Michael B Allen
On Thu, Nov 9, 2017 at 10:09 AM, Ralph Seichter
<[hidden email]> wrote:
> I don't know what you mean by "protocol correct" re trace information.
> In any case, https://tools.ietf.org/html/rfc5321#section-4.4 states:

The RFC states that Received headers must be inserted and that they
must not be altered. Spam filters (and specifically appliances like
Barracuda) are /exploiting/ that trace information to exclude
messages. They are looking at the origin Received header, deciding
that it looks like a residential connection and excluding the message
based on that. So why are you quoting RFCs? I will fake timestamps,
change headers and insert ascii-art cats into my messages if I think
it will improve delivery. That is what spammers are doing, that is
what spam filters are looking for and therefore I will do whatever I
have to do to compete.
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Re: PCRE on Received Header

Ralph Seichter
On 09.11.17 18:44, Michael B Allen wrote:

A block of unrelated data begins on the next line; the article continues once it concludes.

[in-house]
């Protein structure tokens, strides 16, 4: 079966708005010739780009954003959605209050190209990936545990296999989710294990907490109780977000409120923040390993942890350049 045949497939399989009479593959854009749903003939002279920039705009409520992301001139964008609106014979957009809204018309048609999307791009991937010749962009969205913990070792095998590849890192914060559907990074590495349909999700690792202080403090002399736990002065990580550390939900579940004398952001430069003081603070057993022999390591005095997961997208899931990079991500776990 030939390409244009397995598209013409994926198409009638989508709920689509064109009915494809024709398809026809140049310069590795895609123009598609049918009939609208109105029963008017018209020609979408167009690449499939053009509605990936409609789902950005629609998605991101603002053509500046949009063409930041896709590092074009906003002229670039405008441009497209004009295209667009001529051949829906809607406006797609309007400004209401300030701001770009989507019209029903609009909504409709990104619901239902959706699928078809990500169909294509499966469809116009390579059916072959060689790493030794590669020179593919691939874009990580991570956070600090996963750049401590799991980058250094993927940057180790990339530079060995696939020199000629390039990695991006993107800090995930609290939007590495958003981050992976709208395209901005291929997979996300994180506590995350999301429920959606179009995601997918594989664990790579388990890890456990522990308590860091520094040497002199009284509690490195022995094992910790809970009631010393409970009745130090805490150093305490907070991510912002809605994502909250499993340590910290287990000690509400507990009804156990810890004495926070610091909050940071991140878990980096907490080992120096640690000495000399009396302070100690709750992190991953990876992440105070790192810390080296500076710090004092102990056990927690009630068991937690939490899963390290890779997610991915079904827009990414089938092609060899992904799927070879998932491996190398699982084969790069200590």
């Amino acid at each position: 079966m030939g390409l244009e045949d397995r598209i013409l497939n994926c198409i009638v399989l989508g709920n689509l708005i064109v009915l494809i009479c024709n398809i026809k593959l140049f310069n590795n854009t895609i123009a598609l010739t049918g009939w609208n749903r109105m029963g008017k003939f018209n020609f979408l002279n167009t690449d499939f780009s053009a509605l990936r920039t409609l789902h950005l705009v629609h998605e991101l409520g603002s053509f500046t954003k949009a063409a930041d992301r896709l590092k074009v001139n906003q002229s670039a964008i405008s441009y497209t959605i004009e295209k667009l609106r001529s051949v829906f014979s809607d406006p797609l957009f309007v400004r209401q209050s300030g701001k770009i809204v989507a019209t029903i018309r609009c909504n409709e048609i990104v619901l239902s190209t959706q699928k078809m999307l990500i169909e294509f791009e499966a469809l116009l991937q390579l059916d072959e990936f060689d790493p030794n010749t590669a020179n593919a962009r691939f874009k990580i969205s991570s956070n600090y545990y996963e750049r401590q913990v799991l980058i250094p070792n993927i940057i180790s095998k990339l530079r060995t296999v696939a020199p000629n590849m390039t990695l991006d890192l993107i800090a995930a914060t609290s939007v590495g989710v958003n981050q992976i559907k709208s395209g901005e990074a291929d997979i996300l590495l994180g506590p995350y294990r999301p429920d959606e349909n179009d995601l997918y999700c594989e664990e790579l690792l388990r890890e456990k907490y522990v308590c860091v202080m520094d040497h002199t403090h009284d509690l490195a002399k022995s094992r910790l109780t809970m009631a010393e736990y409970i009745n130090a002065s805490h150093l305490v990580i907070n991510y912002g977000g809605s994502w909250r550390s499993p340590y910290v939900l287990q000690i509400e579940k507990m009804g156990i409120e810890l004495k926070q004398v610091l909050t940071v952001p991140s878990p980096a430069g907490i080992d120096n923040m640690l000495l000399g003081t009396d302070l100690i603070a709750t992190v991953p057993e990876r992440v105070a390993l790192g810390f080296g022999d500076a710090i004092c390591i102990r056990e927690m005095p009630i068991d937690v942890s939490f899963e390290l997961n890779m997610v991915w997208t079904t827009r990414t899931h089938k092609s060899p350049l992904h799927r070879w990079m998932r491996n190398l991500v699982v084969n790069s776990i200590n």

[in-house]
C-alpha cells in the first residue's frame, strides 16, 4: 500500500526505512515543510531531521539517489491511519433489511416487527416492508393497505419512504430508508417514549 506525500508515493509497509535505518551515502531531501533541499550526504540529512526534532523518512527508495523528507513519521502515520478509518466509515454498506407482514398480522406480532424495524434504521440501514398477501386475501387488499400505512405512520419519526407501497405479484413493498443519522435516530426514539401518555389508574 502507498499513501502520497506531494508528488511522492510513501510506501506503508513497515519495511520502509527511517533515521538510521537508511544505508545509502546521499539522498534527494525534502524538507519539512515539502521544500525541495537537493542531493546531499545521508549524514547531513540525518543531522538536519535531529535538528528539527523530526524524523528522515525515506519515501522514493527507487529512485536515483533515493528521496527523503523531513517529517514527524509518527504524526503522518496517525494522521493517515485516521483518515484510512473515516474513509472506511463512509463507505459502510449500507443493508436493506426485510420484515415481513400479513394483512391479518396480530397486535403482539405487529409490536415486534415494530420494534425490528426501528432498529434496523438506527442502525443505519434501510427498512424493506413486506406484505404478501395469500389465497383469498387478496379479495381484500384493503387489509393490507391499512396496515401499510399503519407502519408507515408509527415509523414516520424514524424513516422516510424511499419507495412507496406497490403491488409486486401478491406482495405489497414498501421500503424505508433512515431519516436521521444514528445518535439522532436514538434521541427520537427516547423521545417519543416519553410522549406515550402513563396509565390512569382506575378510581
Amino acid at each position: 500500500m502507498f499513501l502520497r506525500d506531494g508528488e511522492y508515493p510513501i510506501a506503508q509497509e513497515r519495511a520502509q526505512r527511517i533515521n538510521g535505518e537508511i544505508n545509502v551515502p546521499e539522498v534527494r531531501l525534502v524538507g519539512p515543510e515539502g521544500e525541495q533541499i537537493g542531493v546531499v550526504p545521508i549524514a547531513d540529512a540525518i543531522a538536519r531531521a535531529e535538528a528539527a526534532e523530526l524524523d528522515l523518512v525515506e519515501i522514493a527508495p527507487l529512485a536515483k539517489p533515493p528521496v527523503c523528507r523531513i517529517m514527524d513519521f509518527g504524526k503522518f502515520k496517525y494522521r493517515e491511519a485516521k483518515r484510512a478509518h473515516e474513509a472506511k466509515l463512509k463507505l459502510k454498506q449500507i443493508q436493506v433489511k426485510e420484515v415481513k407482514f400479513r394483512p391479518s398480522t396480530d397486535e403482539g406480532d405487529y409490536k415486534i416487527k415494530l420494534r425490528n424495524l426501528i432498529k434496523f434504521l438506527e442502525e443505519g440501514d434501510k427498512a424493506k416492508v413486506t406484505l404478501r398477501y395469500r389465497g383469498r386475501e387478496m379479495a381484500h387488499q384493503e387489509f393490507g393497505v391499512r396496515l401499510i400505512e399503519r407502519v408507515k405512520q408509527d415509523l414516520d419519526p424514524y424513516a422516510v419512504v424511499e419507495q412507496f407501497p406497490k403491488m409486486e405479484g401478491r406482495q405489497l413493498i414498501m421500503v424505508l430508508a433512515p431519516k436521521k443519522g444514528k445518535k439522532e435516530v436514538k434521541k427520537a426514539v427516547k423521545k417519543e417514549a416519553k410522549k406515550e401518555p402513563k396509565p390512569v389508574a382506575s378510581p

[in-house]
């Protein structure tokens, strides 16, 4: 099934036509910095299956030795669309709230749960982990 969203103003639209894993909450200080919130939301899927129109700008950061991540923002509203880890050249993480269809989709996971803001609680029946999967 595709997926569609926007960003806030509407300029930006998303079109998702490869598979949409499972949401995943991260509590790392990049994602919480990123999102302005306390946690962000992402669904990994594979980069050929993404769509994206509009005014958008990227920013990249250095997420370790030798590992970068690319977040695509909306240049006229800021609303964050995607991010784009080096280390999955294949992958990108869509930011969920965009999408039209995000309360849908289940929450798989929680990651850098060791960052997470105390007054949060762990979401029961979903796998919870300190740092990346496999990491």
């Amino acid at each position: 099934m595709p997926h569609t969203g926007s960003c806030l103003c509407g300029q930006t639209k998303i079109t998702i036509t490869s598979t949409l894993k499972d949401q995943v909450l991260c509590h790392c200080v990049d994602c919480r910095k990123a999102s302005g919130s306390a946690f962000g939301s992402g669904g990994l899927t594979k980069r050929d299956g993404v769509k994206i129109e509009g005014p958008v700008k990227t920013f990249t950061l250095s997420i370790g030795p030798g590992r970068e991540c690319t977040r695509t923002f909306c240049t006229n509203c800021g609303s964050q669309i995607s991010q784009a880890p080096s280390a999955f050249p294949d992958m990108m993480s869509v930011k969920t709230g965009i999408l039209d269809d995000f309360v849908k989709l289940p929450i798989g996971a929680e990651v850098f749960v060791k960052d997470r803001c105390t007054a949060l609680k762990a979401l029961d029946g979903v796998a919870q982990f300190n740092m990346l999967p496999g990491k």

> Spam filters (and specifically appliances like Barracuda) are
> /exploiting/ that trace information to exclude messages.

Sure. I never mentioned this, thinking it is already clear.

> So why are you quoting RFCs? I will fake timestamps, change headers
> and insert ascii-art cats into my messages if I think it will improve
> delivery. That is what spammers are doing, that is what spam filters
> are looking for and therefore I will do whatever I have to do to compete.

If you take the time to read my postings in this thread carefully, you
will find that I never begrudged anybody their manipulating or removing
Received lines. I mentioned the RFC simply to clarify that *any* change
or omission is a violation anyway, so just decide if you can accept that
(I know I can) and be done with it. Frankly, I don't give the proverbial
fart in hard vacuum what you do, but my personal preference is deleting
Received lines from authenticated mail over rewriting them. ;-)

-Ralph